Each team has just six minutes to pitch and demo their products and then respond to an in-depth Q&A from the judges. One team will rise above the rest to become the Hardware Battlefield champion and take home a check for $25,000.

Even if you don’t win the whole shooting match, you’ll walk away with invaluable — some might say life-changing — media and investor exposure. Of course, we’ll capture the entire event on video and publish it on TechCrunch to a global audience.

Hardware Battlefield at TC Shenzhen takes place on November 11-12. Don’t miss your chance to launch your hardware startup on the world’s most famous tech stage. Apply today!

Is your company interested in sponsoring or exhibiting at Hardware Battlefield at TC Shenzhen? Contact our sponsorship sales team by filling out this form.

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Team Telecom, a shadowy US national security unit tasked with protecting America’s telecommunications systems, is delaying plans by Google, Facebook and other tech companies for the next generation of international fiber optic cables.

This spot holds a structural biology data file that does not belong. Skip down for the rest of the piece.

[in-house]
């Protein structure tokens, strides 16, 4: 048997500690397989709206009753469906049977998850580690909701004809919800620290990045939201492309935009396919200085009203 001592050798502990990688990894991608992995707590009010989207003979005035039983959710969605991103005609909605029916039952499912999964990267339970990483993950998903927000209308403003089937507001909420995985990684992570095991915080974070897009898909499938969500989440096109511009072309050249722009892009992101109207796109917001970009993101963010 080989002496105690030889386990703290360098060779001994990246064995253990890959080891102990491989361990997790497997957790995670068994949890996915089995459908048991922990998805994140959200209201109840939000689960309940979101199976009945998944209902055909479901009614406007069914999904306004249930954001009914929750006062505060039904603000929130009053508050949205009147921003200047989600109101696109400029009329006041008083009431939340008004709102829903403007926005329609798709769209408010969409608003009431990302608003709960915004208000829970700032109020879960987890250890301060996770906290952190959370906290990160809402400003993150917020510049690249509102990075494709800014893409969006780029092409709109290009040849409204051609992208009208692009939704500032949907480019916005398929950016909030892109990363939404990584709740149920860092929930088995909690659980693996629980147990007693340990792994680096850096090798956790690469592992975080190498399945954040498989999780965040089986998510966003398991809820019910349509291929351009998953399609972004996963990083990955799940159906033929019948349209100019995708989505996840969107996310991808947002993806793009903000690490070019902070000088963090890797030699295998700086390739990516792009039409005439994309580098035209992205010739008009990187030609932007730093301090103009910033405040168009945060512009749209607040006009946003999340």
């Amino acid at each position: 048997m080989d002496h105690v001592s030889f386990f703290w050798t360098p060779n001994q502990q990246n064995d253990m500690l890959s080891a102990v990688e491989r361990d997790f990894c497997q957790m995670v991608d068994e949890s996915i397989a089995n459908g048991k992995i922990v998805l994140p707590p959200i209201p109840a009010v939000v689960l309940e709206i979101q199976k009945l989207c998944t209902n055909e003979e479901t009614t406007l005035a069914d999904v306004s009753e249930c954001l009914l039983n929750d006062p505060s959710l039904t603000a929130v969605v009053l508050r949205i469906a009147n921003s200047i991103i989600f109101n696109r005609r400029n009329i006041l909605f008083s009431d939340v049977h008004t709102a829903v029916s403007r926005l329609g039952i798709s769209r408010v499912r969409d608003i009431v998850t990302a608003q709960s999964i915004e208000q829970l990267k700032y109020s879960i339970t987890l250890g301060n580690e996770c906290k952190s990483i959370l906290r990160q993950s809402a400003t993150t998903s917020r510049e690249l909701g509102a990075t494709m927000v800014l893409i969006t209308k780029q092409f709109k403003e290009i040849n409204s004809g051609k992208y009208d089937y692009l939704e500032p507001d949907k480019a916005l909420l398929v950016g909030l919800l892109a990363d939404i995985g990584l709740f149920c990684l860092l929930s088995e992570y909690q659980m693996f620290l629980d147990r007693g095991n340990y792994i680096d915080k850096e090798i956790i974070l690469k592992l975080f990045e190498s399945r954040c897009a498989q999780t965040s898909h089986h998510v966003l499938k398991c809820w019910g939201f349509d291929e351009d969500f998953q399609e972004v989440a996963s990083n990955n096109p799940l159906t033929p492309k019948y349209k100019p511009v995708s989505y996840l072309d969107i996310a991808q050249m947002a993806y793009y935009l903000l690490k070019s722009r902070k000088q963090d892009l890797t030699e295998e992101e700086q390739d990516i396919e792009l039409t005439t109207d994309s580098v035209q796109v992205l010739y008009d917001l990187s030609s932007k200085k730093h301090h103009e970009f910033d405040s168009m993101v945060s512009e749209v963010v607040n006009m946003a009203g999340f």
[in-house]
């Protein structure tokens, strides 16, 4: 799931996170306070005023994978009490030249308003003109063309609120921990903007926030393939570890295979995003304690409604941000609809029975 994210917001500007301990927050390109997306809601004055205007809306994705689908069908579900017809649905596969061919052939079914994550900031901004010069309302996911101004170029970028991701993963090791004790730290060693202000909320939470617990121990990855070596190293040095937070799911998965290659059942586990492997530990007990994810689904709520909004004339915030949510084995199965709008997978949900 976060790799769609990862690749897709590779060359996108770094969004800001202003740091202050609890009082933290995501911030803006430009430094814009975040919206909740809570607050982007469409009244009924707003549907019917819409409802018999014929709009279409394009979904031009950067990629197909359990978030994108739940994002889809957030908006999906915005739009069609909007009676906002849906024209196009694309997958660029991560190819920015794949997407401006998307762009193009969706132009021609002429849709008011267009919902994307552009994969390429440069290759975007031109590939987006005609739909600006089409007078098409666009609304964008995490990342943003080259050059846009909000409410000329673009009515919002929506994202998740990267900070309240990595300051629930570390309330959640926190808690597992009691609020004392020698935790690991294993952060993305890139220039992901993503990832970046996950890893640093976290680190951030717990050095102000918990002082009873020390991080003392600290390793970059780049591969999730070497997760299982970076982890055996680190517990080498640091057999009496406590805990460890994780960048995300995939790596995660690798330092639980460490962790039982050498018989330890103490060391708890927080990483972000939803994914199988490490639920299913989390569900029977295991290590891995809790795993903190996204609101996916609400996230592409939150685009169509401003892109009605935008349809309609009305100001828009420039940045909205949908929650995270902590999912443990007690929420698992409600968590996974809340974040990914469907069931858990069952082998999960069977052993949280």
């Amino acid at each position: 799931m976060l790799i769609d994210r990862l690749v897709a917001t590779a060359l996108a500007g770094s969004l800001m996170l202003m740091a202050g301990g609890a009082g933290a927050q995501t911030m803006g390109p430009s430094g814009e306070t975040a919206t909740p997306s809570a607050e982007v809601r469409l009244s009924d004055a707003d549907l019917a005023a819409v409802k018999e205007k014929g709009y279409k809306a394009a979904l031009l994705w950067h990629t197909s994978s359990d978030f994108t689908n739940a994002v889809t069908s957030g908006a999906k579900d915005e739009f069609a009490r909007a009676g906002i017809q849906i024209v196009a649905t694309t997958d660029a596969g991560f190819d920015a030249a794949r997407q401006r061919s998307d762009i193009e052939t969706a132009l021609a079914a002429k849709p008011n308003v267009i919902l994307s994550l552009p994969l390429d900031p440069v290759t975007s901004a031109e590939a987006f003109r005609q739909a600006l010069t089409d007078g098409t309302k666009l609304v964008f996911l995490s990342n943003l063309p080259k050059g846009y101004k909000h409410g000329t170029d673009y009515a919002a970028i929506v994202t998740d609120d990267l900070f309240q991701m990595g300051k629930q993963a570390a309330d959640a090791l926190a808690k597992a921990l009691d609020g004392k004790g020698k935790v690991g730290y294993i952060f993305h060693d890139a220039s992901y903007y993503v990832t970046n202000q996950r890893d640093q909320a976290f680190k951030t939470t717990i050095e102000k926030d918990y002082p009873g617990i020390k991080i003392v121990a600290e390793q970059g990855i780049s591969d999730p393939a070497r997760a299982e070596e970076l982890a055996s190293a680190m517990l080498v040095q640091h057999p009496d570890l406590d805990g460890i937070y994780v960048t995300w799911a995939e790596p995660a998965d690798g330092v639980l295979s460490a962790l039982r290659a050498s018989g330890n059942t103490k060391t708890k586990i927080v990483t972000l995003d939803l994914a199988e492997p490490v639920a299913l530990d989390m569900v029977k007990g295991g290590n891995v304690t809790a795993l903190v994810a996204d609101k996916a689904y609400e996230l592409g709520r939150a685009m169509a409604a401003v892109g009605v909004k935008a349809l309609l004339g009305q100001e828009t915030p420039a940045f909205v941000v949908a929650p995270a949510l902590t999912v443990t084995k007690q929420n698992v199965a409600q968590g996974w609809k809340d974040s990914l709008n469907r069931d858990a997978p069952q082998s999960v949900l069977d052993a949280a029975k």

Team Telecom is comprised of representatives from the departments of Defense, Homeland Security, and Justice (including the FBI), who assess foreign investments in American telecom infrastructure, with a focus on cybersecurity and surveillance vulnerabilities.

Team Telecom works at a notoriously sluggish pace, taking over seven years to decide that letting China Mobile operate in the US would “raise substantial and serious national security and law enforcement risks,” for instance. And while Team Telecom is working, applications are stalled at the FCC.